Surgeons treat donated lungs prior to transplantation at Toronto General… (Toronto General Hospital )
For decades, heart and lung transplant surgeons have followed a strict directive: Get the donor organ into the recipient as soon as possible.
That practice may be changing. In a study published Wednesday in the New England Journal of Medicine, researchers said the number of donor lungs and successful transplants may be dramatically increased by treating the organs on a perfusion machine for several hours before transplantation.
The technique marks a paradigm shift in the transplantation field, experts noted. About 85% of lungs made available for donation are not used due to tissue damage that potentially could be repaired with perfusion or other techniques.
“We won’t just transplant an organ,” said Dr. Shaf Keshavjee, the senior author of the study and director of the Toronto Lung Transplant Program at Toronto General Hospital. “We will diagnose it, fix it, make it OK and then transplant it.”
Variations on the pre-transplant treatment concept are also being tried on kidneys, livers and hearts. Lungs, however, provide a unique opportunity because they are greatly needed and appear so amenable to perfusion treatment, said John Dark, a professor of cardiothoracic surgery at Newcastle University, U.K., and president of the International Society for Heart & Lung Transplantation.
“This is the most exciting advance in lung transplantation since we first started 25 years ago,” said Dark, who was not involved in the study. “It's converting lungs you can't use into lungs you can use. At the moment, we are only using about 20%, worldwide, of the lungs that are offered to us.”
In the United States, 1,786 people are on the waiting list for a lung transplant, according to the Department of Health and Human Services’ Organ Procurement and Transplantation Network. About one-third of these patients wait at least three years for a suitable pair of donor lungs, and about 10% to 15% of people die before receiving a transplant.
Lungs must be able to function immediately once transplanted. For that reason, surgeons are very selective about which lungs they use and accept only those in the most pristine condition, Keshavjee said. That poses a challenge because lungs are easily damaged from injury or in the final stages of terminal illness.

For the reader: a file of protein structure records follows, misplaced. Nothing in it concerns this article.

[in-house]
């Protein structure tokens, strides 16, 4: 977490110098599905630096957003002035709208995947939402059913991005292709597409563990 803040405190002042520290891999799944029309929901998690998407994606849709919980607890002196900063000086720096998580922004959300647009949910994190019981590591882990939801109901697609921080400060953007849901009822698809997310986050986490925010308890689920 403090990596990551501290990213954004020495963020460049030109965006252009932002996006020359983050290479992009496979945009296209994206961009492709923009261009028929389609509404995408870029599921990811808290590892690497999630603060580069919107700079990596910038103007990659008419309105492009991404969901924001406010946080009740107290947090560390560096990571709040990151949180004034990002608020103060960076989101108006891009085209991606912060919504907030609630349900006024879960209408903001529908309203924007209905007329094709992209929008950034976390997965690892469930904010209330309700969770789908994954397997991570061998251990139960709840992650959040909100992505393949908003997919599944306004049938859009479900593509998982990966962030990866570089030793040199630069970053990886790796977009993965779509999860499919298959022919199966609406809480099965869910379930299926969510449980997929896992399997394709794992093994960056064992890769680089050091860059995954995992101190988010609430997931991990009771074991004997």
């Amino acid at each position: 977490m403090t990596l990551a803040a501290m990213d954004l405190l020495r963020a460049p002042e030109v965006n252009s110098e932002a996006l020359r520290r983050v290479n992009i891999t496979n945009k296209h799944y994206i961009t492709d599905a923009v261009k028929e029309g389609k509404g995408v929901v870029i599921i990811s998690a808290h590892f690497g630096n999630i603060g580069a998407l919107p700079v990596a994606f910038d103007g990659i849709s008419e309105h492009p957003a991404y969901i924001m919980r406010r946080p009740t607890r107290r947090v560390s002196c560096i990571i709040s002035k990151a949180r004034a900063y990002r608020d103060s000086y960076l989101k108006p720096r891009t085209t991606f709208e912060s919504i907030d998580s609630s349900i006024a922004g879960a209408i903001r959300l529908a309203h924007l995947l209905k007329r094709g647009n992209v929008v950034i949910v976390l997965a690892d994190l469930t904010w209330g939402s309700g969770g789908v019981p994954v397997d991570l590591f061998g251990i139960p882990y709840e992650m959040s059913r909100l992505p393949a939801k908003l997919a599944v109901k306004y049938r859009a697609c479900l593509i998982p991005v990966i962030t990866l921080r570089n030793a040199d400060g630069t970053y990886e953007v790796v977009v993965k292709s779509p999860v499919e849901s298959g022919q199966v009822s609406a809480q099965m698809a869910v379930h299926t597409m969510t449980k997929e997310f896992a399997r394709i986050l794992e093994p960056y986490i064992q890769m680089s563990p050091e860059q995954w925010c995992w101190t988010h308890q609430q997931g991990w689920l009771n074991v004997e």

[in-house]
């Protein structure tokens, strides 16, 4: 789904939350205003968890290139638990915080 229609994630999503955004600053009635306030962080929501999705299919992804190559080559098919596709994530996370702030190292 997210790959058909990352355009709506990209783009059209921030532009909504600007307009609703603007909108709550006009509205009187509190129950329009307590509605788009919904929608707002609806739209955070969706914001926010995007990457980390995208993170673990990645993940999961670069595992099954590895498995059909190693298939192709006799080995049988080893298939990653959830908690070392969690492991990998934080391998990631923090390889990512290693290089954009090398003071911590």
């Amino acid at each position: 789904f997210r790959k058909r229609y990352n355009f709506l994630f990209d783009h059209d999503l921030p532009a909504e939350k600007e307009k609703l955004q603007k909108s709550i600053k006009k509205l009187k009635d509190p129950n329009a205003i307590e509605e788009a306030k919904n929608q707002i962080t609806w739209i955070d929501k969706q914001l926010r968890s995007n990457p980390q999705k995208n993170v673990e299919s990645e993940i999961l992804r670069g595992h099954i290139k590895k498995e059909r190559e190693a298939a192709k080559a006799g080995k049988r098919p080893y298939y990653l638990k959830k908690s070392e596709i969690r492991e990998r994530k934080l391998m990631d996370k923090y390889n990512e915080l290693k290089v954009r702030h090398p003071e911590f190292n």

"Many lungs are useable but we can't really assess them well enough to be sure so we don't use them," he said.
The new technique pumps a liquid consisting of oxygen, proteins and nutrients into the donor lungs after they've been removed and transported to the recipient's hospital. Keshavjee and his team used the Toronto XVIVO Lung Perfusion System, which was designed for this purpose. The system is being used around the world but is not yet approved by the Food and Drug Administration for use in the United States.
Researchers treated 23 sets of lungs that were impaired in some manner — and would have been rejected for transplant — with perfusion for four hours and transplanted 20 of them that looked viable after the treatment. Surgery outcomes were compared with 116 patients who received conventional donor lungs.
After 72 hours, 15% of the patients who received treated lungs suffered primary graft dysfunction, a potentially fatal complication, compared with 30% of the patients in the control group. After 30 days, the rate of deaths, complications and hospital stays were similar between the two groups.
The perfusion technique essentially repairs damage caused by swelling or inflammation in the lung, Dark said. That opens the door to other types of treatments for organs after they have been removed from a donor’s body, including antibiotics, gene therapy or even immunosuppressant medications that might lower the risk of rejection.
But estimates on how the technology will impact organ transplantation vary.
“There is still some discrepancy from the transplant community on whether this will really bring significant benefit,” said Dr. Christian A. Bermudez, associate director of heart and lung transplantation at the University of Pittsburgh School of Medicine. “There is no doubt it would increase the complexity of the procurement. But it may be a good strategy that would allow some increase in the organ utilization.”
Pre-transplant treatment of an organ would add significant cost to transplant surgeries. And, if the organ was treated and still deemed unsuitable for transplant, it's not clear who would pay for the failed treatment, Keshavjee said.
“There are things to be ironed out,” he said. “The evidence is mounting in favor of it, but it's radically different.”
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